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I was out geocaching in east Tulsa the other day when I noticed a sign for Harvey Young Airport. The name sounded vaguely familiar so I drove down the road until it dead ended into the airport which had no gate or fence but a big No Trespassing sign. I always respect those and so stopped and took a couple of photos. There was not a whole lot to take photos.

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There was this old hangar. I posted this on Forgotten Oklahoma facebook group and somebody responded that it once housed an aircraft mechanic’s facility. The glassed in part was the office and the rest of it was where the work took place.

The airport was started by a guy named Harvey Young who landed in a pasture back in 1940 and ended up buying the land. It became a base for training military pilots during World War II and then reverted back to General Aviation afterward. Somebody bought the airport and announced big plans in 2017 to demolish the buildings and build new and cater to vintage airplanes. It doesn’t look like much has happened since then. The developer still has his web site up.

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This was the only aircraft I saw. A Beechcraft Bonanza. They have been in production since right after World War II. The V tail is its distinctive feature although there are Bonanza’s out there with the conventional tale. I found out that the Bonanza is also known as the Doctor Killer because it is a very expensive, high performance aircraft, and lots of professionals like doctors buy them but don’t have the necessary skills to fly it. Someone who is a pilot and has flown it told me that the V tail model in particular is very hard to control if you get into a spin.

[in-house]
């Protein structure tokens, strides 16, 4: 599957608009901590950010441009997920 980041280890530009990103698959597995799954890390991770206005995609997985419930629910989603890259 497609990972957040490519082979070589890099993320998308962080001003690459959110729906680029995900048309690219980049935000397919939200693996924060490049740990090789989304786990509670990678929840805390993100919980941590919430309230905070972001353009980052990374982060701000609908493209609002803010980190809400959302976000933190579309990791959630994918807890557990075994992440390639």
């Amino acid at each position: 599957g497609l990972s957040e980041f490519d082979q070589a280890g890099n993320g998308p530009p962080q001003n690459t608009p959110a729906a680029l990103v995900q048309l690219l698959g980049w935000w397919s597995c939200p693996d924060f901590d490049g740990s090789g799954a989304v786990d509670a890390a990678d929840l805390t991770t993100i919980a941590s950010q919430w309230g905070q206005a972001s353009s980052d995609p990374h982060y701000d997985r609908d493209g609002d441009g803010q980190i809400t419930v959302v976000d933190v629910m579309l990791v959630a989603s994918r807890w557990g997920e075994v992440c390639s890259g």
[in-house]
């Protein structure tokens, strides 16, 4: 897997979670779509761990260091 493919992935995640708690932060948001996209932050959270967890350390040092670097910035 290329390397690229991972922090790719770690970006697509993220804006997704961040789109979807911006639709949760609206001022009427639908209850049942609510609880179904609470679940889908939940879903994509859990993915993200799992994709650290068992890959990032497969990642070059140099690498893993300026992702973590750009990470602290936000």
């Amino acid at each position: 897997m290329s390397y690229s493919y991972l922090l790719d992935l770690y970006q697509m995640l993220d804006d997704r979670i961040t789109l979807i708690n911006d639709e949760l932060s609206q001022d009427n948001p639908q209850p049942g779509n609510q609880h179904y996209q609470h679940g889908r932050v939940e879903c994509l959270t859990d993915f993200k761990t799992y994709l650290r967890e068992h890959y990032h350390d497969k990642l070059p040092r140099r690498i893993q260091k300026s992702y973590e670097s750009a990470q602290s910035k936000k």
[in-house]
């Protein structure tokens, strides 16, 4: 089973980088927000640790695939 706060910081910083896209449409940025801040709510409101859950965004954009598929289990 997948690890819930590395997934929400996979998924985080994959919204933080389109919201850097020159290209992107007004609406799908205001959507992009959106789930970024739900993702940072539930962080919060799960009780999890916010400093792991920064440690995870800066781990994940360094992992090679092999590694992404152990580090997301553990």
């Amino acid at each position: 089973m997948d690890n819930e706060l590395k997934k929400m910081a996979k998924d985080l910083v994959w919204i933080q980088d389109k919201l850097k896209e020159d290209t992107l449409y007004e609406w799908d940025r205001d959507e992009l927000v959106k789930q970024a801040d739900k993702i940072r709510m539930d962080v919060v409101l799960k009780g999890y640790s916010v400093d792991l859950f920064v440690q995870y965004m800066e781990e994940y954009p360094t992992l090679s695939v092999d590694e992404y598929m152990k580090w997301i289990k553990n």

A brand new Bonanza will cost you about one million dollars.

I am linking with Skywatch Friday.

Our World – New Route 66 Monument in Tulsa

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a bonus shadow selfie

Tulsa’s Howard Park right on Route 66 in the city’s gritty industrial west side has a brand spanking new monument consisting of three big sculpted pillars of Indiana Limestone by Utah artist Patrick Sullivan.

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The pillars depict Tulsa sights like Cain’s Ballroom, art deco architecture, the energy, aviation, and railroad industries and Native American heritage.

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I love stuff like this. This monument is here to stay. An F5 tornado may topple them but they are not going anywhere.

An article from Route 66 News with video and a lot of the backstory on the monument and the artist who created it.

Howard Park’s Facebook site

I’m linking with Our World Tuesday

 

Skywatch Friday – Downtown Skies

Tulsa Skywatch

This is a view of downtown Tulsa. My favorite part of it is the reflection of my Nikon Coolpix AW110 against the building to the right. Used to be I’d worry about it and now, I’m like hey that is the way it is. There is lots of other things wrong with this picture but what is right about it is the tall building against the funky sky and the reflections of the western sun in the windows.